1. In the different soil types, as well as in the same soil under different rotations, the greatest number of organisms occurred at a depth of 4 inches.
2. Bacteria were found in considerable numbers at much lower depths in the loess soil than in the drift soil.
3. There was a more or less gradual decrease in numbers to a depth of 3, 5 and in one case of fifteen feet. No sudden increases were observed even where gains in moisture occurred.
4. The greatest decrease in numbers of organisms occurred within the first 12 inches and in some cases within the first 8 inches.
5. The rotation of crops increased the number of organisms beyond continuous cropping.
6. At 4 inches from the surface, the soil under the three year rotation showed larger numbers than that under any two year rotation, but at 8 inches fewer organisms than the soils under the two year rotation with clover or cowpeas turned under.
7. Rye turned under in the two-year rotation decreased the number of bacteria.
8. Fewer bacteria occurred in the soil under continuous clover than in that under continuous corn, due to the difference in treatment for the crop. Little differences were shown below 12 inches depth.
9. The soil under the four year rotation showed smaller numbers than in any of the plots except those under continuous clover and corn and the two-year rotation with rye turned under, due probably largely to the crop grown.
10. The humus content of the soils in all the plots, except two, and the nitrogen content of all the soils, decreased more or less regularly down to three feet. In the plots under the two-year rotation with clover or cowpeas turned under, there was more humus at eight than at four inches from the surface.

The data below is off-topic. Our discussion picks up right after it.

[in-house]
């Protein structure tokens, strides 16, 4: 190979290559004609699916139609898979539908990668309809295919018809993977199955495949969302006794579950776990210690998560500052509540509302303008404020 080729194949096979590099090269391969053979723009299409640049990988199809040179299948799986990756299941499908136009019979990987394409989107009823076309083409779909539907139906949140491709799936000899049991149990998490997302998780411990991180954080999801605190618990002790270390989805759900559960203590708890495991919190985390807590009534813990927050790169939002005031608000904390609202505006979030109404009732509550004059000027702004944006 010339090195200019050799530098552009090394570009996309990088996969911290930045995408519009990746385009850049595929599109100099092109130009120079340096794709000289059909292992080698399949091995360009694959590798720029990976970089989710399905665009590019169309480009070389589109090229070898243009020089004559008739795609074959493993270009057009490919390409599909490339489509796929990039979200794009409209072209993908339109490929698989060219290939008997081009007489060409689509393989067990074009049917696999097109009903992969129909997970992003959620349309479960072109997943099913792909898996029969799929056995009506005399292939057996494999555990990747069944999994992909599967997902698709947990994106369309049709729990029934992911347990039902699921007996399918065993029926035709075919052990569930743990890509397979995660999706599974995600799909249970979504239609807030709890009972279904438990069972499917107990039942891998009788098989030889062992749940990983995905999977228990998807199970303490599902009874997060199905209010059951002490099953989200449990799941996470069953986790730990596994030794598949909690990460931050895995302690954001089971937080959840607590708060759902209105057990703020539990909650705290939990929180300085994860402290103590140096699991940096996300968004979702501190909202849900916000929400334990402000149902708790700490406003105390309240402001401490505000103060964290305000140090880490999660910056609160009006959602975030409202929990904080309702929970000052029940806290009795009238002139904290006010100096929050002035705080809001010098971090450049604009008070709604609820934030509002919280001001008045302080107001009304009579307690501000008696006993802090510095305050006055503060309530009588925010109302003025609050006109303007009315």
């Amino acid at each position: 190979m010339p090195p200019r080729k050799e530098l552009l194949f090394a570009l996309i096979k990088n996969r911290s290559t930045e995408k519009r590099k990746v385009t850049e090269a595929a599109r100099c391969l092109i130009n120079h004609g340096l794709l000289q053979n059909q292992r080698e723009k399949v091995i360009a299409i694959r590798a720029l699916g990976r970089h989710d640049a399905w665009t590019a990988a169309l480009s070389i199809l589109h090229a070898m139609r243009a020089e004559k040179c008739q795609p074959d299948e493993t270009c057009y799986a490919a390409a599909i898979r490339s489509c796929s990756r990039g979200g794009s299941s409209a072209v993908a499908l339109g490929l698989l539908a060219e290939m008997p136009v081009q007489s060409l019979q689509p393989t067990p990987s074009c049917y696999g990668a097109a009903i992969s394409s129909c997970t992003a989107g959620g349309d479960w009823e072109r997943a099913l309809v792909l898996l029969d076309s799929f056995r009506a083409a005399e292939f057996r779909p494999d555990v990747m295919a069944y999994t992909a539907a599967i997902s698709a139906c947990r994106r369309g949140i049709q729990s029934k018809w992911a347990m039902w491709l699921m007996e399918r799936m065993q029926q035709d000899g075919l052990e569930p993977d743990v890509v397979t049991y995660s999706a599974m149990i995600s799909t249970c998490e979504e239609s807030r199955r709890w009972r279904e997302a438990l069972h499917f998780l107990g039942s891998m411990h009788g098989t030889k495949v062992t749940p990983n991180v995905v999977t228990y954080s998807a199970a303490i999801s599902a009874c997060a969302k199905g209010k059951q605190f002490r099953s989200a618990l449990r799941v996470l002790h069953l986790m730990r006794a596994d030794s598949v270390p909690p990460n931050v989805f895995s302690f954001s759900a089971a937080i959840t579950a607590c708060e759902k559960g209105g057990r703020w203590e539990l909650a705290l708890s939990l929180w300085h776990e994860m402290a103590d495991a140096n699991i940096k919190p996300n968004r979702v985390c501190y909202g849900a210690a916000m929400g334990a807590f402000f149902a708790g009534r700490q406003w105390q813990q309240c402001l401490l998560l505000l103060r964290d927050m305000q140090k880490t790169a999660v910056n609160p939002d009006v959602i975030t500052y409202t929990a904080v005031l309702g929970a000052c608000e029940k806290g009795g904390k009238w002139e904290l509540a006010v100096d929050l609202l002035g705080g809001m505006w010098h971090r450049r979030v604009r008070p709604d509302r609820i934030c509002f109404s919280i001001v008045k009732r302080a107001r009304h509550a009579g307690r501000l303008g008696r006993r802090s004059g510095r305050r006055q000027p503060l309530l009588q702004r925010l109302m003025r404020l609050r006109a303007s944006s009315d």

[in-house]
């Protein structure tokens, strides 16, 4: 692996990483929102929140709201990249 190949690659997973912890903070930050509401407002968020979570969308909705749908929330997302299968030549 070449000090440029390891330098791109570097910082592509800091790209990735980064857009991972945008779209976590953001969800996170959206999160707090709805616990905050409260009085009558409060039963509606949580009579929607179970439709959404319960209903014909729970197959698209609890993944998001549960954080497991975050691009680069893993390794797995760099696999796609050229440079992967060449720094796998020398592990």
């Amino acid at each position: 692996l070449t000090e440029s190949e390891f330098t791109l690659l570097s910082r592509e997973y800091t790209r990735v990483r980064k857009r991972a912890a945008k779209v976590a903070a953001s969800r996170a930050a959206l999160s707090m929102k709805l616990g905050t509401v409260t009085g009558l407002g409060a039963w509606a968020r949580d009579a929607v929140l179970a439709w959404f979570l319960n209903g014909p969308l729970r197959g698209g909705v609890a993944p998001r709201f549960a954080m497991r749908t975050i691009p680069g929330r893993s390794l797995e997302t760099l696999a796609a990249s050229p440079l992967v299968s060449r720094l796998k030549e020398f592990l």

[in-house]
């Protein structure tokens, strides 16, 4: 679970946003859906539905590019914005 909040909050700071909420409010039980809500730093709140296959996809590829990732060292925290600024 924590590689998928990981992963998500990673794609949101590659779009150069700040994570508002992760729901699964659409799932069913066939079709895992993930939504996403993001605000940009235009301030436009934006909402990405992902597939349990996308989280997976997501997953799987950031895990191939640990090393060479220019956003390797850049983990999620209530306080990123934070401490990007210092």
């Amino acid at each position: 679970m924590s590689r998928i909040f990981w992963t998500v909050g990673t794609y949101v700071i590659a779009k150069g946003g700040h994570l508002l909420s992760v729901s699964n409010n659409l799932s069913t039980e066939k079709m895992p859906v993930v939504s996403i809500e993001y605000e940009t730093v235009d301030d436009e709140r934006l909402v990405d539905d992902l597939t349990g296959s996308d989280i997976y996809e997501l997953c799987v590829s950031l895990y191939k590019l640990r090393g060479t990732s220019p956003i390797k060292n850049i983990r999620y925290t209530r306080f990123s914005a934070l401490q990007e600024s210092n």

11. While in some cases there seemed to be some relation between numbers and the humus or nitrogen content of the soils, in general the variations observed in these latter were insufficient to account for the differences in numbers. The variations in moisture content of the soils were also insufficient to account for the results.
12. Aeration may be the governing factor, or possibly the effect of toxic substances produced in the growth of plants may be the cause of the variations in the bacterial content of the different plots.
Brown, Percy Edgar
"Bacteria at different depths in some typical Iowa soils,"
Research Bulletin (Iowa Agriculture and Home Economics Experiment Station): Vol. 1
, Article 1.
Available at: http://lib.dr.iastate.edu/researchbulletin/vol1/iss8/1